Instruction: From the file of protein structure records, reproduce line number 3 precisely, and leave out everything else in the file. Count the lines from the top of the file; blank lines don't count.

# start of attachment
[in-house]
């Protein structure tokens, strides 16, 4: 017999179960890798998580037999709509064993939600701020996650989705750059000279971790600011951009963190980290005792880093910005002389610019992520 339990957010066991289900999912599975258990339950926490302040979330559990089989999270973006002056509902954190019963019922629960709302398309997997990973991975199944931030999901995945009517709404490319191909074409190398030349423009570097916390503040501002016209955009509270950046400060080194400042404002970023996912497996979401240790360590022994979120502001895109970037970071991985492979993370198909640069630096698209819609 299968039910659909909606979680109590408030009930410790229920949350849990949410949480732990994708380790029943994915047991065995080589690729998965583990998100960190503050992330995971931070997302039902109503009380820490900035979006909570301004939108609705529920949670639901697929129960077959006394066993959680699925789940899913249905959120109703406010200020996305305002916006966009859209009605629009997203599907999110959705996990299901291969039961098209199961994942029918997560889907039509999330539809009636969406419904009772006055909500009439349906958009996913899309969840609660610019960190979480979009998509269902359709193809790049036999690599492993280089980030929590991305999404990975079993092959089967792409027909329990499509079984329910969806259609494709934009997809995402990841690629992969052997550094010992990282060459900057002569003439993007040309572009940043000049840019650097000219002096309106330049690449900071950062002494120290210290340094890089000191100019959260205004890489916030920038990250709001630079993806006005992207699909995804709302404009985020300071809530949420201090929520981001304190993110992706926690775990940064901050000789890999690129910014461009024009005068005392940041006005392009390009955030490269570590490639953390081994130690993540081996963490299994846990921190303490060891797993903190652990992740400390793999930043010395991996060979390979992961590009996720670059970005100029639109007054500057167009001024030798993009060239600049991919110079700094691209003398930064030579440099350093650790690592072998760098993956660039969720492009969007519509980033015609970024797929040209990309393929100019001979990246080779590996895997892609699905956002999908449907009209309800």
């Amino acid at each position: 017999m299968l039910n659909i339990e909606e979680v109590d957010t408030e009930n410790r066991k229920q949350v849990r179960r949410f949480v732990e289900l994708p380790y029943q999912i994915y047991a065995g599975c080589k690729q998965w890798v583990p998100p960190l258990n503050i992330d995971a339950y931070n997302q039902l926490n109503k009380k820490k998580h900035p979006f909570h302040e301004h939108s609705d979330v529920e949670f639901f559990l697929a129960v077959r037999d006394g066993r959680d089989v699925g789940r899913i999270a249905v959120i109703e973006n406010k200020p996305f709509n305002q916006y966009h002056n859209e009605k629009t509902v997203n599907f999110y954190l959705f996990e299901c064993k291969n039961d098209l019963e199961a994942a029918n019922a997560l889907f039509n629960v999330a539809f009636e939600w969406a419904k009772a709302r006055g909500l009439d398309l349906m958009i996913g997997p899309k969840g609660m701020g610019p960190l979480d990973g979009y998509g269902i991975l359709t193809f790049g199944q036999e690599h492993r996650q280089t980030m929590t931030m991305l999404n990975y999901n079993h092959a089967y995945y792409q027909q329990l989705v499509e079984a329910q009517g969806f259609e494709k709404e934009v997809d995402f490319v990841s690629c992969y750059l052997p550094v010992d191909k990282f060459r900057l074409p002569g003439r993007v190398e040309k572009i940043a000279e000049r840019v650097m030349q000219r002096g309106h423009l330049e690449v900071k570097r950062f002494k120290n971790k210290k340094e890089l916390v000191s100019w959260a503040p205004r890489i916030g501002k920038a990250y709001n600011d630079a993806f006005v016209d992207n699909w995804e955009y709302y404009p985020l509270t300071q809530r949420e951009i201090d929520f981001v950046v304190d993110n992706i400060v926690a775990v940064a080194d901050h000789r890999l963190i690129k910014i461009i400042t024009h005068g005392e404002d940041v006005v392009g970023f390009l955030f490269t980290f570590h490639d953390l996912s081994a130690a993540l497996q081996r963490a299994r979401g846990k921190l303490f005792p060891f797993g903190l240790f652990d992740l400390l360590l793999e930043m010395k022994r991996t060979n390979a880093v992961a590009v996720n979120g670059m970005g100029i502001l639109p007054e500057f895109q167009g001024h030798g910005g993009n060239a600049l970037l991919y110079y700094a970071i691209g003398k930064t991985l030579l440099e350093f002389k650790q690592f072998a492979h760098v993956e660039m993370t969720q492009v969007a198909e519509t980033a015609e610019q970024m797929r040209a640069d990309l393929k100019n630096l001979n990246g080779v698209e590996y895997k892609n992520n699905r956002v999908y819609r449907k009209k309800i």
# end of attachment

């Amino acid at each position: 017999m299968l039910n659909i339990e909606e979680v109590d957010t408030e009930n410790r066991k229920q949350v849990r179960r949410f949480v732990e289900l994708p380790y029943q999912i994915y047991a065995g599975c080589k690729q998965w890798v583990p998100p960190l258990n503050i992330d995971a339950y931070n997302q039902l926490n109503k009380k820490k998580h900035p979006f909570h302040e301004h939108s609705d979330v529920e949670f639901f559990l697929a129960v077959r037999d006394g066993r959680d089989v699925g789940r899913i999270a249905v959120i109703e973006n406010k200020p996305f709509n305002q916006y966009h002056n859209e009605k629009t509902v997203n599907f999110y954190l959705f996990e299901c064993k291969n039961d098209l019963e199961a994942a029918n019922a997560l889907f039509n629960v999330a539809f009636e939600w969406a419904k009772a709302r006055g909500l009439d398309l349906m958009i996913g997997p899309k969840g609660m701020g610019p960190l979480d990973g979009y998509g269902i991975l359709t193809f790049g199944q036999e690599h492993r996650q280089t980030m929590t931030m991305l999404n990975y999901n079993h092959a089967y995945y792409q027909q329990l989705v499509e079984a329910q009517g969806f259609e494709k709404e934009v997809d995402f490319v990841s690629c992969y750059l052997p550094v010992d191909k990282f060459r900057l074409p002569g003439r993007v190398e040309k572009i940043a000279e000049r840019v650097m030349q000219r002096g309106h423009l330049e690449v900071k570097r950062f002494k120290n971790k210290k340094e890089l916390v000191s100019w959260a503040p205004r890489i916030g501002k920038a990250y709001n600011d630079a993806f006005v016209d992207n699909w995804e955009y709302y404009p985020l509270t300071q809530r949420e951009i201090d929520f981001v950046v304190d993110n992706i400060v926690a775990v940064a080194d901050h000789r890999l963190i690129k910014i461009i400042t024009h005068g005392e404002d940041v006005v392009g970023f390009l955030f490269t980290f570590h490639d953390l996912s081994a130690a993540l497996q081996r963490a299994r979401g846990k921190l303490f005792p060891f797993g903190l240790f652990d992740l400390l360590l793999e930043m010395k022994r991996t060979n390979a880093v992961a590009v996720n979120g670059m970005g100029i502001l639109p007054e500057f895109q167009g001024h030798g910005g993009n060239a600049l970037l991919y110079y700094a970071i691209g003398k930064t991985l030579l440099e350093f002389k650790q690592f072998a492979h760098v993956e660039m993370t969720q492009v969007a198909e519509t980033a015609e610019q970024m797929r040209a640069d990309l393929k100019n630096l001979n990246g080779v698209e590996y895997k892609n992520n699905r956002v999908y819609r449907k009209k309800i």